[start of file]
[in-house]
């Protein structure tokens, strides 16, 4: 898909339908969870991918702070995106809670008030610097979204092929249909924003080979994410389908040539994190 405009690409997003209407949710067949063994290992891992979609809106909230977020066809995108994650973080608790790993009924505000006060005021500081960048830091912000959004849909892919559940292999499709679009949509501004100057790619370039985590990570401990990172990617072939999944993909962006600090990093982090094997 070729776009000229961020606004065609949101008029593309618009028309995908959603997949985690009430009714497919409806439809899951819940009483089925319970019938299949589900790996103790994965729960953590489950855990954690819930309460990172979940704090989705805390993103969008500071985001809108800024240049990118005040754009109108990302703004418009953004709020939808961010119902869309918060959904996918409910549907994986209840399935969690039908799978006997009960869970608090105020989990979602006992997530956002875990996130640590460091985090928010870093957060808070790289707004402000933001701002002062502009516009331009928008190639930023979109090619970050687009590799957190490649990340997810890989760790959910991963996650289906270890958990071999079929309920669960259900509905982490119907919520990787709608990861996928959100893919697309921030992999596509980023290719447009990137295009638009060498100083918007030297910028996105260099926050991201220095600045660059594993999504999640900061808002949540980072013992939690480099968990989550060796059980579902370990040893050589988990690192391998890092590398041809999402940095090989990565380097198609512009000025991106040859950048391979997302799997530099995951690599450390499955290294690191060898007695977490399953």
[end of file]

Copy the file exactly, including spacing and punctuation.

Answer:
[in-house]
């Protein structure tokens, strides 16, 4: 898909339908969870991918702070995106809670008030610097979204092929249909924003080979994410389908040539994190 405009690409997003209407949710067949063994290992891992979609809106909230977020066809995108994650973080608790790993009924505000006060005021500081960048830091912000959004849909892919559940292999499709679009949509501004100057790619370039985590990570401990990172990617072939999944993909962006600090990093982090094997 070729776009000229961020606004065609949101008029593309618009028309995908959603997949985690009430009714497919409806439809899951819940009483089925319970019938299949589900790996103790994965729960953590489950855990954690819930309460990172979940704090989705805390993103969008500071985001809108800024240049990118005040754009109108990302703004418009953004709020939808961010119902869309918060959904996918409910549907994986209840399935969690039908799978006997009960869970608090105020989990979602006992997530956002875990996130640590460091985090928010870093957060808070790289707004402000933001701002002062502009516009331009928008190639930023979109090619970050687009590799957190490649990340997810890989760790959910991963996650289906270890958990071999079929309920669960259900509905982490119907919520990787709608990861996928959100893919697309921030992999596509980023290719447009990137295009638009060498100083918007030297910028996105260099926050991201220095600045660059594993999504999640900061808002949540980072013992939690480099968990989550060796059980579902370990040893050589988990690192391998890092590398041809999402940095090989990565380097198609512009000025991106040859950048391979997302799997530099995951690599450390499955290294690191060898007695977490399953």